sunriseAnnie Dillard wrote, “How we spend our days is, of course, how we spend our lives,” a line that resonated deeply with me when I first read it years ago.

“How We Spend Our Days” is also the name of a wonderfully intimate monthly series in which writers (including some of my favorites) share glimpses of the private lives and processes behind the words we share with the world.

Today, I’m honored to be the guest writer over at Catching Days.

Please do come visit, read my essay, and say hello over at Cynthia Newberry Martin’s lovely site.  Click here.

when the going gets tough

tough goingWhen the going gets tough may I resist my first impulse to wade in, fix, explain, resolve, and restore. May I sit down instead.

When the going gets tough may I be quiet. May I steep for a while in stillness.

When the going gets tough may I have faith that things are unfolding as they are meant to. May I remember that my life is what it is, not what I ask for. May I find the strength to bear it, the grace to accept it, the faith to embrace it.

When the going gets tough may I practice with what I’m given, rather than wish for something else. When the going gets tough may I assume nothing. May I not take it personally. May I opt for trust over doubt, compassion over suspicion, vulnerability over vengeance.

When the going gets tough may I open my heart before I open my mouth. [continue…]

the gift of presence

October mapleLast week I drove through lashing winds and wild rains to a small town in Connecticut, to give a talk to a group of library friends. Afterward, a woman from the audience approached me as I stepped between the podium and the book table. It was clear she had a question, one she preferred not to share with the whole crowd.

We chatted for just a few minutes, barely long enough for her to articulate her thoughts about being lost on the path of midlife, or for me to respond in any way that might be helpful. It was a conversation that really called for a walk, a cup of tea, time — not the rushed reassurance I tried to offer her while people were lining up to buy books.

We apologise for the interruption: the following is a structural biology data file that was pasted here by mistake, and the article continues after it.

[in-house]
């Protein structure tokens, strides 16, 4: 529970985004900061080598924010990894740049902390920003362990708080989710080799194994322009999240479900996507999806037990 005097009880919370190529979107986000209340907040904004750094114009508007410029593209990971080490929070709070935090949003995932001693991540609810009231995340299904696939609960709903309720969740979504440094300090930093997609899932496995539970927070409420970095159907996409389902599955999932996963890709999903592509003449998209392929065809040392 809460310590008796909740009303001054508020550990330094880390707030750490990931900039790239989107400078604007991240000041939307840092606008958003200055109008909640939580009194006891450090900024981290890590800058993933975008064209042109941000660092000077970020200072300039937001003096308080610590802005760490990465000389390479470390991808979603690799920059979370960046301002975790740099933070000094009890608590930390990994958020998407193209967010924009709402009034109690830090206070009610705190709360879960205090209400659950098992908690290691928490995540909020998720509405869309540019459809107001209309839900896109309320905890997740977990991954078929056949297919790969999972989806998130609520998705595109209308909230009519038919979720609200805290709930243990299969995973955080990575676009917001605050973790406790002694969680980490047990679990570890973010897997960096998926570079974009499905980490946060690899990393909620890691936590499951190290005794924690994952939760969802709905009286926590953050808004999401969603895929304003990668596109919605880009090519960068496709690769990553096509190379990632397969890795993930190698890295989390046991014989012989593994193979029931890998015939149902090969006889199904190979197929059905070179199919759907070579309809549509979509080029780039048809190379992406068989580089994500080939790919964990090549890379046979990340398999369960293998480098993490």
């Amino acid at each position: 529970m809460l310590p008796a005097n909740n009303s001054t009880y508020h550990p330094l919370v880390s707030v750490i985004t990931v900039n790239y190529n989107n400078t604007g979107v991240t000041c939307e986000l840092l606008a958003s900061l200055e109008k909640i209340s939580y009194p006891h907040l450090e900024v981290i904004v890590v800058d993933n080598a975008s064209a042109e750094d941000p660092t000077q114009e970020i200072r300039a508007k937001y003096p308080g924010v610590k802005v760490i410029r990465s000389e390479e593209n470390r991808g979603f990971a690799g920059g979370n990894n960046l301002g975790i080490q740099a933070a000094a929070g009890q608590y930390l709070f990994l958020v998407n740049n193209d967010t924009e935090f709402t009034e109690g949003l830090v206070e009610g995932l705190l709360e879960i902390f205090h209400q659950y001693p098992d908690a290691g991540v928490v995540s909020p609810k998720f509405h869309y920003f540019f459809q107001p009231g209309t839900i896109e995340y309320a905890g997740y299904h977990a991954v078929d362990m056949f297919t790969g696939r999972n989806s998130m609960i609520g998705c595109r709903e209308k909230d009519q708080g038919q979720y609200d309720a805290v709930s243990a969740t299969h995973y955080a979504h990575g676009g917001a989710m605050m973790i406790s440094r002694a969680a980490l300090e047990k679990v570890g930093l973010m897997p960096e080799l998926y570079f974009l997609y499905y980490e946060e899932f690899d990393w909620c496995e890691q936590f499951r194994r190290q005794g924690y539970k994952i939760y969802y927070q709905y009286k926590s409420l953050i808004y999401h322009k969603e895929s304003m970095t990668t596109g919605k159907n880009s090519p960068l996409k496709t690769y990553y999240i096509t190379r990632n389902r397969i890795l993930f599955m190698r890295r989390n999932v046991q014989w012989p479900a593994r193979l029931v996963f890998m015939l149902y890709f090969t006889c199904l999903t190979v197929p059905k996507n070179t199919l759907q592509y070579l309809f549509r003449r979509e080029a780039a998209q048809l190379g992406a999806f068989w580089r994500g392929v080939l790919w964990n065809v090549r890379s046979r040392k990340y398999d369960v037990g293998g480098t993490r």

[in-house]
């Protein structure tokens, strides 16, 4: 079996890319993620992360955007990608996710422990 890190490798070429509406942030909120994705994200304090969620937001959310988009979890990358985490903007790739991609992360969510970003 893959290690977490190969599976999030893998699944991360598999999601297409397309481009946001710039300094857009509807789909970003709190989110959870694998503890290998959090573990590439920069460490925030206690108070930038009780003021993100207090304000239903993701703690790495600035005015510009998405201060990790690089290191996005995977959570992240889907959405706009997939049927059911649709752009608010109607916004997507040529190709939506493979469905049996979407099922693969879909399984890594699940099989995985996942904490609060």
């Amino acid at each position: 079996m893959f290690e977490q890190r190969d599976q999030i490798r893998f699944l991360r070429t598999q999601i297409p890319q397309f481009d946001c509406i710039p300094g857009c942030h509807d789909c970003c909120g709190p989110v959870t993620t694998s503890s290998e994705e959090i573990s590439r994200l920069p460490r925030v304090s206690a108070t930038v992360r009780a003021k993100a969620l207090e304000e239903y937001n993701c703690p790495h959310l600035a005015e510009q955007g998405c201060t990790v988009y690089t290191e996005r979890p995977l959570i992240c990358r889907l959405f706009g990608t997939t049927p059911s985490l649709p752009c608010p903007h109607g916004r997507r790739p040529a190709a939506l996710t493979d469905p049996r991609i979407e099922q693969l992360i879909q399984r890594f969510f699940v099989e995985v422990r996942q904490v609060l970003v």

But I’ve been thinking about her over the last few days, as I’ve done the mundane tasks of keeping my own life on track: watering the house plants, vacuuming, walking the dog, doing the laundry, paying bills and answering emails, raking leaves, planning dinner and shopping for groceries. Nothing terribly exciting or important, just the ordinary work of being me.

The woman’s children are grown and she’s recently retired from a full-time career that satisfied her for years. She’s neither young nor old, her health is good, her life is good. Her days, she told me, are busy still, taken up with family, volunteer work, seeing friends, and caring for others. She is making a difference in her world, grateful her new freedom means she’s able to be there for those who need her.

And yet, she said, there’s something missing. She’s not quite certain that what she’s doing is “enough.” There’s a nagging guilt, a sense of inadequacy, a suspicion that she’s not being productive enough or successful enough or impressive enough.

“I know that feeling,” I said to her. “I have it, too.” [continue…]